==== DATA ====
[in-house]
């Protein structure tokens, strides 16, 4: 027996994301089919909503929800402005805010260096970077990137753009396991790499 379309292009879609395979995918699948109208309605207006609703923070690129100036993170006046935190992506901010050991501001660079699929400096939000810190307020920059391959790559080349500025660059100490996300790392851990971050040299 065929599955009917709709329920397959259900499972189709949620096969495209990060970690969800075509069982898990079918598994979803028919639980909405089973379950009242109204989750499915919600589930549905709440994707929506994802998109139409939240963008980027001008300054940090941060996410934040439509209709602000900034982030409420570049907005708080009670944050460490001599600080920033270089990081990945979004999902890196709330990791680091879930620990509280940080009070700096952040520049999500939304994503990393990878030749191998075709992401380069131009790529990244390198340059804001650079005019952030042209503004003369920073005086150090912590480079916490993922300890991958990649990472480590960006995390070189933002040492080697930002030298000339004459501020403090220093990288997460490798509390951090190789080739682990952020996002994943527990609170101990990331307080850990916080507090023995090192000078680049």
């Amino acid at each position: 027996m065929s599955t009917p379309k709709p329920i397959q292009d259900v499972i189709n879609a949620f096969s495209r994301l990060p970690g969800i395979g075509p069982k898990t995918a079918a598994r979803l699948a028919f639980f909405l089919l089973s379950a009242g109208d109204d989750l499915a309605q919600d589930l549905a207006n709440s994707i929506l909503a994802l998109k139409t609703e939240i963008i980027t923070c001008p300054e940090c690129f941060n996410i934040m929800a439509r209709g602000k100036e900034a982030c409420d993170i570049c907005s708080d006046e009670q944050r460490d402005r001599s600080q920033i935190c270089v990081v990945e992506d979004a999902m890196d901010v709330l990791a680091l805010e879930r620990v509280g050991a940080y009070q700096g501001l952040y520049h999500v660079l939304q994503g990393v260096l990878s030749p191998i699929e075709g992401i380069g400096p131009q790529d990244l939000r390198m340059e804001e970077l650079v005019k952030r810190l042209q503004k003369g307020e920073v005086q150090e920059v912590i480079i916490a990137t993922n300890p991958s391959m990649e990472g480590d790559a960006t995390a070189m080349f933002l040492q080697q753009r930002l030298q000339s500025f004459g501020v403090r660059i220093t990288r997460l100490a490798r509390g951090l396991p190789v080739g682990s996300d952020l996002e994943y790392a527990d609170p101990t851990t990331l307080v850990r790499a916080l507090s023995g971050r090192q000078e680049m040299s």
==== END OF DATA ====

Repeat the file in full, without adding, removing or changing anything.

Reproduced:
[in-house]
């Protein structure tokens, strides 16, 4: 027996994301089919909503929800402005805010260096970077990137753009396991790499 379309292009879609395979995918699948109208309605207006609703923070690129100036993170006046935190992506901010050991501001660079699929400096939000810190307020920059391959790559080349500025660059100490996300790392851990971050040299 065929599955009917709709329920397959259900499972189709949620096969495209990060970690969800075509069982898990079918598994979803028919639980909405089973379950009242109204989750499915919600589930549905709440994707929506994802998109139409939240963008980027001008300054940090941060996410934040439509209709602000900034982030409420570049907005708080009670944050460490001599600080920033270089990081990945979004999902890196709330990791680091879930620990509280940080009070700096952040520049999500939304994503990393990878030749191998075709992401380069131009790529990244390198340059804001650079005019952030042209503004003369920073005086150090912590480079916490993922300890991958990649990472480590960006995390070189933002040492080697930002030298000339004459501020403090220093990288997460490798509390951090190789080739682990952020996002994943527990609170101990990331307080850990916080507090023995090192000078680049």
């Amino acid at each position: 027996m065929s599955t009917p379309k709709p329920i397959q292009d259900v499972i189709n879609a949620f096969s495209r994301l990060p970690g969800i395979g075509p069982k898990t995918a079918a598994r979803l699948a028919f639980f909405l089919l089973s379950a009242g109208d109204d989750l499915a309605q919600d589930l549905a207006n709440s994707i929506l909503a994802l998109k139409t609703e939240i963008i980027t923070c001008p300054e940090c690129f941060n996410i934040m929800a439509r209709g602000k100036e900034a982030c409420d993170i570049c907005s708080d006046e009670q944050r460490d402005r001599s600080q920033i935190c270089v990081v990945e992506d979004a999902m890196d901010v709330l990791a680091l805010e879930r620990v509280g050991a940080y009070q700096g501001l952040y520049h999500v660079l939304q994503g990393v260096l990878s030749p191998i699929e075709g992401i380069g400096p131009q790529d990244l939000r390198m340059e804001e970077l650079v005019k952030r810190l042209q503004k003369g307020e920073v005086q150090e920059v912590i480079i916490a990137t993922n300890p991958s391959m990649e990472g480590d790559a960006t995390a070189m080349f933002l040492q080697q753009r930002l030298q000339s500025f004459g501020v403090r660059i220093t990288r997460l100490a490798r509390g951090l396991p190789v080739g682990s996300d952020l996002e994943y790392a527990d609170p101990t851990t990331l307080v850990r790499a916080l507090s023995g971050r090192q000078e680049m040299s």